by Robert E. Bartholomew and Anja Reumschuessel
This historical review of the US treatment of immigrants and minority groups documents the suspicion and persecution that often met newcomers and those perceived to be different. Contrary to popular belief, the poor and huddled masses were never welcome in America. Though the engraving on the base of the Statue of Liberty makes that claim, history reveals a far less-welcoming message. This comprehensive survey of cultural and racial exclusion in the United States examines the legacy of hostility toward immigrants over two centuries. The authors document abuses against Catholics in the early 19th century in response to the influx of German and Irish immigrants; hostility against Mexicans throughout the Southwest, where signs in bars and restaurants read, "No Dogs, No Negros, No Mexicans"; "yellow peril" fears leading to a ban on Chinese immigration for ten years; punitive measures against Native Americans traditions, which became punishable by fines and hard labor; the persecution of German Americans during World War I and Japanese Americans during World War II; the refusal to admit Jewish refugees of the Holocaust; and the ongoing legacy of mistreating African Americans from slavery to the injustices of the present day. Though the authors note that the United States has accepted tens of millions of immigrants during its relatively short existence, its troubling history of persecution is often overlooked. President Donald Trump's targeting of Muslim and Mexican immigrants is just the most recent chapter in a long, sad history of social panics about "evil" foreigners who are made scapegoats due to their ethnicity or religious beliefs.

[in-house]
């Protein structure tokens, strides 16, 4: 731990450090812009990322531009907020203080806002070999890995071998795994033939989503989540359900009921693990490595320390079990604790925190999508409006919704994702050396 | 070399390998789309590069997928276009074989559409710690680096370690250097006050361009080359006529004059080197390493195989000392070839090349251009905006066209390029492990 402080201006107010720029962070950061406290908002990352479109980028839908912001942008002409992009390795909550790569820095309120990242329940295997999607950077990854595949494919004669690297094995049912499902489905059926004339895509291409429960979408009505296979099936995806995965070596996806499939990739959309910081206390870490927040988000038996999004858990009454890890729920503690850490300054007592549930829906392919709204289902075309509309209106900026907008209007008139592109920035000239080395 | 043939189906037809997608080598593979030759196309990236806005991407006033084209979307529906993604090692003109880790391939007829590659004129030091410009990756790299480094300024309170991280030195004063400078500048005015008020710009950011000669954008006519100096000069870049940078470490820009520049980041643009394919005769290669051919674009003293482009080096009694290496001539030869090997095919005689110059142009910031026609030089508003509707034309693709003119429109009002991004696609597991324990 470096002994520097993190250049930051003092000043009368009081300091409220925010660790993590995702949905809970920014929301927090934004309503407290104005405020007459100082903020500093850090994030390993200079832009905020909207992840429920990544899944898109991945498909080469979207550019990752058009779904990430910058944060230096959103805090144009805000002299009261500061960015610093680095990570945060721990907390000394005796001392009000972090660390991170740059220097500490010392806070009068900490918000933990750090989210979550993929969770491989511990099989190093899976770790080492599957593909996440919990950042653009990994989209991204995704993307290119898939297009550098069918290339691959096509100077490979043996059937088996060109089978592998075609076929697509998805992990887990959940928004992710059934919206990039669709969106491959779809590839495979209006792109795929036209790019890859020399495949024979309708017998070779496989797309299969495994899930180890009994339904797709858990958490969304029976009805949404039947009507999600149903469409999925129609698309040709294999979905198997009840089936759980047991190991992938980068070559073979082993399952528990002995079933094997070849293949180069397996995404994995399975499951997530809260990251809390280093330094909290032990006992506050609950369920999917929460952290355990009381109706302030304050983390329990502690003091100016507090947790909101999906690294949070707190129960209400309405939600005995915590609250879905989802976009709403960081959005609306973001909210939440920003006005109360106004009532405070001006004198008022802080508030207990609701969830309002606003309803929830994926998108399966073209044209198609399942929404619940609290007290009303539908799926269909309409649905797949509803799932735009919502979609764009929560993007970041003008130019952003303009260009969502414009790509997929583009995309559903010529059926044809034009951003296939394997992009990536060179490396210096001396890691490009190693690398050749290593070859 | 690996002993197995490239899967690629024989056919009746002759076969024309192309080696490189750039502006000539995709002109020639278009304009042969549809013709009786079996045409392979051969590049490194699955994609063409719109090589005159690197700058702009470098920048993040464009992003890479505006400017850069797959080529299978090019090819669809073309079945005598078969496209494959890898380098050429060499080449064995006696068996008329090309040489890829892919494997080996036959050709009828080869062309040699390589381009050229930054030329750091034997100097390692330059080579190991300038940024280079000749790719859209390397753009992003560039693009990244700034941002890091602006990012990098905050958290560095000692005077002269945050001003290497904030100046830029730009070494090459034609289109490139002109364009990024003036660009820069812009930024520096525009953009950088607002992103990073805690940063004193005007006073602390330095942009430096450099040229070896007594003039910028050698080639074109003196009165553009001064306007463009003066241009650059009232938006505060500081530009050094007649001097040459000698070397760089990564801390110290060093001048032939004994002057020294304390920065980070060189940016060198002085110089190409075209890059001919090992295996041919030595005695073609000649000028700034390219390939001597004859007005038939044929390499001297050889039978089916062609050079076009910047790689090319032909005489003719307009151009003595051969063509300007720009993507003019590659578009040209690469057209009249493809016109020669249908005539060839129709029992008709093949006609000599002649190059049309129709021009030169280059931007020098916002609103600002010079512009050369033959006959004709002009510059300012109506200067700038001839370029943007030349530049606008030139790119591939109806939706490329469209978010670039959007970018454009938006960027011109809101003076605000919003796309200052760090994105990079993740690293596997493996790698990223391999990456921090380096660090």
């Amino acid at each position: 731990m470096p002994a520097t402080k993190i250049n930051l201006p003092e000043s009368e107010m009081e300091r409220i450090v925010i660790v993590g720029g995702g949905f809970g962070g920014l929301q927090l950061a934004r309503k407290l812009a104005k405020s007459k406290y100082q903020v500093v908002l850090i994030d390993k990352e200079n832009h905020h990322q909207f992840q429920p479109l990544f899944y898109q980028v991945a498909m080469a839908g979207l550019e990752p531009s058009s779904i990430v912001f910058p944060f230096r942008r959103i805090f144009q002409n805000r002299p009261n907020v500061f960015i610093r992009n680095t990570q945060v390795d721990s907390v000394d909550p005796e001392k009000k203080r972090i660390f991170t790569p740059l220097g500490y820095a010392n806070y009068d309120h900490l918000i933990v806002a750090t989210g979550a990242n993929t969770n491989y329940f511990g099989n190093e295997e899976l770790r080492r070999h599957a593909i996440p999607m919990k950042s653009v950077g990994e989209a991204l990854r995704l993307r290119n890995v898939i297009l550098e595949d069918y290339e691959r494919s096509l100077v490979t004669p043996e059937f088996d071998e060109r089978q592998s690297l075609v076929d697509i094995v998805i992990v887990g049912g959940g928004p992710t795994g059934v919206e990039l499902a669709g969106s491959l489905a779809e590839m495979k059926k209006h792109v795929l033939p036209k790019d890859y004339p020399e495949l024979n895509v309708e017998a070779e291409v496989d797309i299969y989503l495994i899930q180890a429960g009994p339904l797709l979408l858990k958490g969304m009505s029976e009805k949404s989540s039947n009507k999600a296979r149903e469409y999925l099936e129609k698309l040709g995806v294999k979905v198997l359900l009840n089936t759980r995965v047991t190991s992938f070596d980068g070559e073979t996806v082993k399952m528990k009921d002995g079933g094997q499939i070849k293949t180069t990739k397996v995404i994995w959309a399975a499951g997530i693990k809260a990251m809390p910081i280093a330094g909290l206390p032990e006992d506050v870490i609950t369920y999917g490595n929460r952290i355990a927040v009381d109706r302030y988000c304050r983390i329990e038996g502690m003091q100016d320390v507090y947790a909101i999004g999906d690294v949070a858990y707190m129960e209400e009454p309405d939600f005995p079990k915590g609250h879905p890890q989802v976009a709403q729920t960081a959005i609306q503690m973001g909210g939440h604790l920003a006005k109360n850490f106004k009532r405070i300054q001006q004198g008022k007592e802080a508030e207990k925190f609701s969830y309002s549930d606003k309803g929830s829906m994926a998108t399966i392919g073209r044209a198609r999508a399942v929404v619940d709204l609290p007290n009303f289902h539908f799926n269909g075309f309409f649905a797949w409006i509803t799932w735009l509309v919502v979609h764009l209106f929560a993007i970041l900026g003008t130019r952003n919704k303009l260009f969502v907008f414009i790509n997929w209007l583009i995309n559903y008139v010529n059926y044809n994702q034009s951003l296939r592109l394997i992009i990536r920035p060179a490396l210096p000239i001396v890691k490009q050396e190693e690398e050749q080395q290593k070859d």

About the Authors:
Robert E. Bartholomew is the author of fourteen previous books, most recently A Colorful History of Popular Delusions (with Peter Hassall) and American Hauntings (with Joe Nickell). He has also published more than sixty articles in professional journals, including the British Medical Journal and the International Journal of Social Psychiatry. Bartholomew has been interviewed in the New York Times, Smithsonian Magazine, USA Today, the Wall Street Journal, and on the History and Discovery channels. He is featured in an eight-part National Geographic series on UFOs. Bartholomew holds a PhD in medical sociology. He is a history instructor at Botany College, in Auckland, New Zealand.
Anja Reumschüssel is a freelance science journalist living in Hamburg, Germany. Her articles have been published in various German science and general-interest magazines, including GEO, National Geographic, and STERN. She recently published her book, Extremismus, about political and religious extremism in Germany.